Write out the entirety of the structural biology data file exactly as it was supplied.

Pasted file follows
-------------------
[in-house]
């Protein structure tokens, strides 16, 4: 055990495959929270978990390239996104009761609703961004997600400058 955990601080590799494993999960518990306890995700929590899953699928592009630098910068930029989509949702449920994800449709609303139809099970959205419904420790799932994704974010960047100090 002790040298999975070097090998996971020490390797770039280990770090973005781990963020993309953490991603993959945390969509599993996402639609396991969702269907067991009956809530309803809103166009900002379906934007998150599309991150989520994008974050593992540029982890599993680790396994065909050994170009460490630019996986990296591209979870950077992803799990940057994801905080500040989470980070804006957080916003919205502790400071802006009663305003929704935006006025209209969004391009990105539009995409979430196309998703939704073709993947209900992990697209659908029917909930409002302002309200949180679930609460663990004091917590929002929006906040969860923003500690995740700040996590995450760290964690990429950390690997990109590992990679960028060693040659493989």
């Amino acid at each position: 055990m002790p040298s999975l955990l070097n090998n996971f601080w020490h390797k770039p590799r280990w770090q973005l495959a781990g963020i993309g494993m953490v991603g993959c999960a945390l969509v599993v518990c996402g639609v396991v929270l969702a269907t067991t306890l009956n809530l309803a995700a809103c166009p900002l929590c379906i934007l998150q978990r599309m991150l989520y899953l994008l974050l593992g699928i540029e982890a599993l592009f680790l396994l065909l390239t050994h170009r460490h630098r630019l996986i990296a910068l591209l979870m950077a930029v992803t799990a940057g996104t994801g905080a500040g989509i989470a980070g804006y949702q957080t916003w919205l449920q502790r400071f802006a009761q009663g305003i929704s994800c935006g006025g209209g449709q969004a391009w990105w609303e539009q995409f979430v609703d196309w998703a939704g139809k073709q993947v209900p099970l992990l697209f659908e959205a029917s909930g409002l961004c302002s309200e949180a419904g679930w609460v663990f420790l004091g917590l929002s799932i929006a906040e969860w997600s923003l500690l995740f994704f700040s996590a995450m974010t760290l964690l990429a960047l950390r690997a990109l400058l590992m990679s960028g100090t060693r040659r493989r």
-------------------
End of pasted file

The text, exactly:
[in-house]
């Protein structure tokens, strides 16, 4: 055990495959929270978990390239996104009761609703961004997600400058 955990601080590799494993999960518990306890995700929590899953699928592009630098910068930029989509949702449920994800449709609303139809099970959205419904420790799932994704974010960047100090 002790040298999975070097090998996971020490390797770039280990770090973005781990963020993309953490991603993959945390969509599993996402639609396991969702269907067991009956809530309803809103166009900002379906934007998150599309991150989520994008974050593992540029982890599993680790396994065909050994170009460490630019996986990296591209979870950077992803799990940057994801905080500040989470980070804006957080916003919205502790400071802006009663305003929704935006006025209209969004391009990105539009995409979430196309998703939704073709993947209900992990697209659908029917909930409002302002309200949180679930609460663990004091917590929002929006906040969860923003500690995740700040996590995450760290964690990429950390690997990109590992990679960028060693040659493989």
């Amino acid at each position: 055990m002790p040298s999975l955990l070097n090998n996971f601080w020490h390797k770039p590799r280990w770090q973005l495959a781990g963020i993309g494993m953490v991603g993959c999960a945390l969509v599993v518990c996402g639609v396991v929270l969702a269907t067991t306890l009956n809530l309803a995700a809103c166009p900002l929590c379906i934007l998150q978990r599309m991150l989520y899953l994008l974050l593992g699928i540029e982890a599993l592009f680790l396994l065909l390239t050994h170009r460490h630098r630019l996986i990296a910068l591209l979870m950077a930029v992803t799990a940057g996104t994801g905080a500040g989509i989470a980070g804006y949702q957080t916003w919205l449920q502790r400071f802006a009761q009663g305003i929704s994800c935006g006025g209209g449709q969004a391009w990105w609303e539009q995409f979430v609703d196309w998703a939704g139809k073709q993947v209900p099970l992990l697209f659908e959205a029917s909930g409002l961004c302002s309200e949180a419904g679930w609460v663990f420790l004091g917590l929002s799932i929006a906040e969860w997600s923003l500690l995740f994704f700040s996590a995450m974010t760290l964690l990429a960047l950390r690997a990109l400058l590992m990679s960028g100090t060693r040659r493989r």